Saturday, September 26, 2009

Why We Want To Be SUPERMAN

I just saw Superman Returns, the latest on the caped, blue and red superhero, on HD TV. Overall, it inspired and entertained. (Better late than never.)

In this movie, there is a dramatic scene, where a controllably piqued Lois Lane chides the returning Superman for his earlier sudden departure with nary an adieu; and we learn later that that stealthy departure, more than just a cruel disregard of her love for him, had also left her with child to raise on her own. So justifiably she blurted out in subdued anguish that she did not need a savior. And this she shouted to the world by writing an item that won her a Pulitzer Prize, entitled Why the world does not need Superman.

The cryptic defense of the visibly unmoved Man of Steel came and ended with the following statements, as paraphrased, and dramatized with the two hovering above the night-darkened clouds. Lois, do you hear anything? After her negative answer, the stoic Man of Steel ends with: But I hear all the people down there, all asking for a savior.

How true. All of us have need of a savior. All of us during countless times in our wearied lives need some assistance or comfort, or rescue – whether emanating from family, from friends, or anybody. Or, God, maybe?

Regardless, our lives are never meant to be lived alone, in the lonely isolation of our little worlds. And in this regard and as an altruistic exercise of our learned Christian charity, we wish we ourselves in return can provide all the assistance and comfort to any and all of humanity. And we do at times wish we were super rich or possessed of mysterious super powers so we are able to provide all the necessary assistance and comfort to as many people as are needing them. We can only imagine the stupendous possibilities if we had those boundless capabilities. The realities that can be had, well beyond the fuzzy worlds of our wistful thinking!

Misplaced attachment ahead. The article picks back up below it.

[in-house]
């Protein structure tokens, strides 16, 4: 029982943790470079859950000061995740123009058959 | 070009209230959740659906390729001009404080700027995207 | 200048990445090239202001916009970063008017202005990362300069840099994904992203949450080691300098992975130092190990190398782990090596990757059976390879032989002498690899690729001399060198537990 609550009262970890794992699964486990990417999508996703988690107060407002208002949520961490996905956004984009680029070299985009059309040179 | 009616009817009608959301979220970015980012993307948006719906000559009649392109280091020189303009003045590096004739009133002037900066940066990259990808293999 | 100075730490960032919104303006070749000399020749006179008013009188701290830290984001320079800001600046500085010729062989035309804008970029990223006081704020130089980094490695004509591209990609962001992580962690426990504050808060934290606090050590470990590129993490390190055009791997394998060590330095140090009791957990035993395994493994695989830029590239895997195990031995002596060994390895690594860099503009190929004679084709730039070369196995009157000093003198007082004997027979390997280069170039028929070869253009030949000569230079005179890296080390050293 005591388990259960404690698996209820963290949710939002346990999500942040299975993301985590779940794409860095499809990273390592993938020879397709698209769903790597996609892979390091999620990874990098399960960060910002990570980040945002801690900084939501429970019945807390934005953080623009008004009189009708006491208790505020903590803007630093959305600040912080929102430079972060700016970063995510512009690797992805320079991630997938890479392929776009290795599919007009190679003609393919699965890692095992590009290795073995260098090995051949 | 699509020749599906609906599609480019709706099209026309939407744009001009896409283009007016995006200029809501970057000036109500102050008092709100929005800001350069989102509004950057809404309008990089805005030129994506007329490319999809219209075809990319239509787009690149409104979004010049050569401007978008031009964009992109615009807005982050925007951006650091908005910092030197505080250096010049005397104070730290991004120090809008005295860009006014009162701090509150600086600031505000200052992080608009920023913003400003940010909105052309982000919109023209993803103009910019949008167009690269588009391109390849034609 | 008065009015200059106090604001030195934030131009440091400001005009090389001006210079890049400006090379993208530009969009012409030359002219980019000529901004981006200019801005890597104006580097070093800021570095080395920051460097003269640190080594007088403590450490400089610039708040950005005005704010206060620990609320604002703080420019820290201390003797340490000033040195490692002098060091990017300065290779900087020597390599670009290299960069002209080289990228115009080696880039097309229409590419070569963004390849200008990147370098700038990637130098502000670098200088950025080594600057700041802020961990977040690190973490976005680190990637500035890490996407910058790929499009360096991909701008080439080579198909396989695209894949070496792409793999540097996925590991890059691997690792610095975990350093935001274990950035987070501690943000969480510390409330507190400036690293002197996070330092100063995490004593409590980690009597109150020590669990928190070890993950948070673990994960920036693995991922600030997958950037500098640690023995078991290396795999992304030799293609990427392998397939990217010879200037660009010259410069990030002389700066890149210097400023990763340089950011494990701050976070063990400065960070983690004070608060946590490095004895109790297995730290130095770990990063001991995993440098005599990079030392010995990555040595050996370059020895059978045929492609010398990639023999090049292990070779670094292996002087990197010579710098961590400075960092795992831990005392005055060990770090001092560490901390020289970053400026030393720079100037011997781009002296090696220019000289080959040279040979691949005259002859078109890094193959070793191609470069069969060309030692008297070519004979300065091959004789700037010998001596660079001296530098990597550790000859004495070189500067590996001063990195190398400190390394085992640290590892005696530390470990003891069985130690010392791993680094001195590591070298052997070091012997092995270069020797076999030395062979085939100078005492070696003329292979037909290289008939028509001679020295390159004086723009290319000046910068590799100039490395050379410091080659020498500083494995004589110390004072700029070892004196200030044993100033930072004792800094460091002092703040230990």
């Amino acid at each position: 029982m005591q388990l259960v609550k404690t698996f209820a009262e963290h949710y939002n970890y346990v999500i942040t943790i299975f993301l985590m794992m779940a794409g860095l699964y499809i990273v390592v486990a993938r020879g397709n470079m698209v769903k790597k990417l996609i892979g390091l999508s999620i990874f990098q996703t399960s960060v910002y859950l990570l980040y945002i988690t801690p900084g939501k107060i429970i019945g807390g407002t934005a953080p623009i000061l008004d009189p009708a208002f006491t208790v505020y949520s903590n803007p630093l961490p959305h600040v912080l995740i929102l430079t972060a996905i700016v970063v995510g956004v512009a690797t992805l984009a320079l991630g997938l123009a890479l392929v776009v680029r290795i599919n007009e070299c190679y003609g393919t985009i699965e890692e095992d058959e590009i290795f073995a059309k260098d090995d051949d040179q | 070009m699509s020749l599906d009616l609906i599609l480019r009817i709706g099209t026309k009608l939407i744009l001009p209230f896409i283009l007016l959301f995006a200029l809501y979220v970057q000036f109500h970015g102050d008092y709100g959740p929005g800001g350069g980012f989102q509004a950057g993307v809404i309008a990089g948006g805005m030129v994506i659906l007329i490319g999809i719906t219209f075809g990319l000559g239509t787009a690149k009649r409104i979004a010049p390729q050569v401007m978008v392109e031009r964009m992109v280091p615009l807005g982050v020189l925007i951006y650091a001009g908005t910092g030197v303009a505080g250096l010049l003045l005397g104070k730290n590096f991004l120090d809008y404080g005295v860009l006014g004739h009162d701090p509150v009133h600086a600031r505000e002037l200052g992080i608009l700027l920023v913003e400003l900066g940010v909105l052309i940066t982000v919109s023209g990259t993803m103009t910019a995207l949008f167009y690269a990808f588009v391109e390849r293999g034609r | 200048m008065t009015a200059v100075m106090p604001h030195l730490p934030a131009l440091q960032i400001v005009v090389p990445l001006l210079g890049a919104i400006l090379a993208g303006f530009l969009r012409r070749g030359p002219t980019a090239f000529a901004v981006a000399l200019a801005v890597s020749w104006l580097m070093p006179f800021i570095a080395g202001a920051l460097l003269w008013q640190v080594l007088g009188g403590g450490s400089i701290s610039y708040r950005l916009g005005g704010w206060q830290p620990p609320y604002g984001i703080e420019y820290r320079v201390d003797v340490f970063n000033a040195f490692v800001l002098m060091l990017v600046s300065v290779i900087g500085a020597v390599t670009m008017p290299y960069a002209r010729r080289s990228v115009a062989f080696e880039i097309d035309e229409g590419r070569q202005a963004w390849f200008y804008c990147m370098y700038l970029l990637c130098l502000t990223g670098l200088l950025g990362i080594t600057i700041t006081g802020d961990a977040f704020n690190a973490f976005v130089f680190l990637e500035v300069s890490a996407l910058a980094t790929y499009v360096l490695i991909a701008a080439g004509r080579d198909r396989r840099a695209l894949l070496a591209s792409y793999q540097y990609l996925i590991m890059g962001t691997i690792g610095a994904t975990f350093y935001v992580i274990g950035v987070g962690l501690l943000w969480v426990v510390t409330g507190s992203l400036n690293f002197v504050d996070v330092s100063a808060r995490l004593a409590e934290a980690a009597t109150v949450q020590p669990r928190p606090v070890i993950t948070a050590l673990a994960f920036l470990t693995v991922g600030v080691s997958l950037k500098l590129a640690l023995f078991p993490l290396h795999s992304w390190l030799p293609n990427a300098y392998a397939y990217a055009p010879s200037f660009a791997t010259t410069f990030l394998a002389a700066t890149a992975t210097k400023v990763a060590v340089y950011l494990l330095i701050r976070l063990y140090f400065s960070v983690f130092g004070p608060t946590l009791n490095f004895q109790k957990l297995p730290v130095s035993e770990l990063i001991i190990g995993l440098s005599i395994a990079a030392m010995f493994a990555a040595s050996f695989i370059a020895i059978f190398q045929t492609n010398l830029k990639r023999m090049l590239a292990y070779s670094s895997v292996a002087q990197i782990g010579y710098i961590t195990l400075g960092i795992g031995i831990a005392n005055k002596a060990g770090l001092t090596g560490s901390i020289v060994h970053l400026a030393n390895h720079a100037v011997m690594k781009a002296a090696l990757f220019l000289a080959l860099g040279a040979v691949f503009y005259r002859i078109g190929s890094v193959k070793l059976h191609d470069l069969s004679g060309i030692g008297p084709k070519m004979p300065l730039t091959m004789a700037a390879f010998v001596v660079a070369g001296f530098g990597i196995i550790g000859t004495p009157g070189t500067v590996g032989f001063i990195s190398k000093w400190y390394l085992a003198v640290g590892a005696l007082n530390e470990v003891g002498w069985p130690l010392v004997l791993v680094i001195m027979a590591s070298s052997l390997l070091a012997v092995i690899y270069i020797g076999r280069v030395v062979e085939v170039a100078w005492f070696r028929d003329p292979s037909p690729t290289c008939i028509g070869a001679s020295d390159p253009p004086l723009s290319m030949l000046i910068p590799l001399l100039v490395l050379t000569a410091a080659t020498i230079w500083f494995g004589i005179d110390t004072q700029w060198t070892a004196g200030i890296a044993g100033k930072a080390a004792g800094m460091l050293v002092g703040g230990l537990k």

As kids we dream or fantasize about these things simply because of the unbounded novelty, the uniqueness, and the awesomeness of such mythic experiences to our unformed worlds. But as adults?

I look at public personalities like Bill Gates and Warren Buffett. And I truly imagine them as Superman, not simply because of their exceptional accumulated wealth. But more because of the awesome power that wealth can generate and effect in righting this huge globe burdened and precariously listing by vicissitudes galore. Sometimes we wonder if life is worth living. With so much poverty, wars, killings, every conceivable type of violence, etc, at every turn.

But with his billions under the sagacious rein of his huge philanthropic organization, Bill Gates singly can undertake to finance the elementary education of all children in an entire impoverished African nation. He can strategically spread his wealth around in scholarships and commendable projects that will benefit huge numbers of people in places needing assistance.

This is a job for Superman. Up, up and away.

2 comments:

  1. Whoa, he got Lois pregs? Dang, that means she survived having sex with "The Man of Steel.." So, does the baby end up having super powers too?

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  2. Phil:

    That he did and the kid, though physically fragile (has asthma and other conditions) has knack for science. And exhibited super physical powers once. And you bet, the sequel must be around the corner.

    Re logic-defying pregnancy, Lois can only be suggestive of the physical contact. When she first touches him anew in order to fly with him, she softly remarks: I forgot how warm your body is. Suggestive of two things, unusually warm because the Man of Steel gets his powers from exposure to the sun.

    And the other you know.

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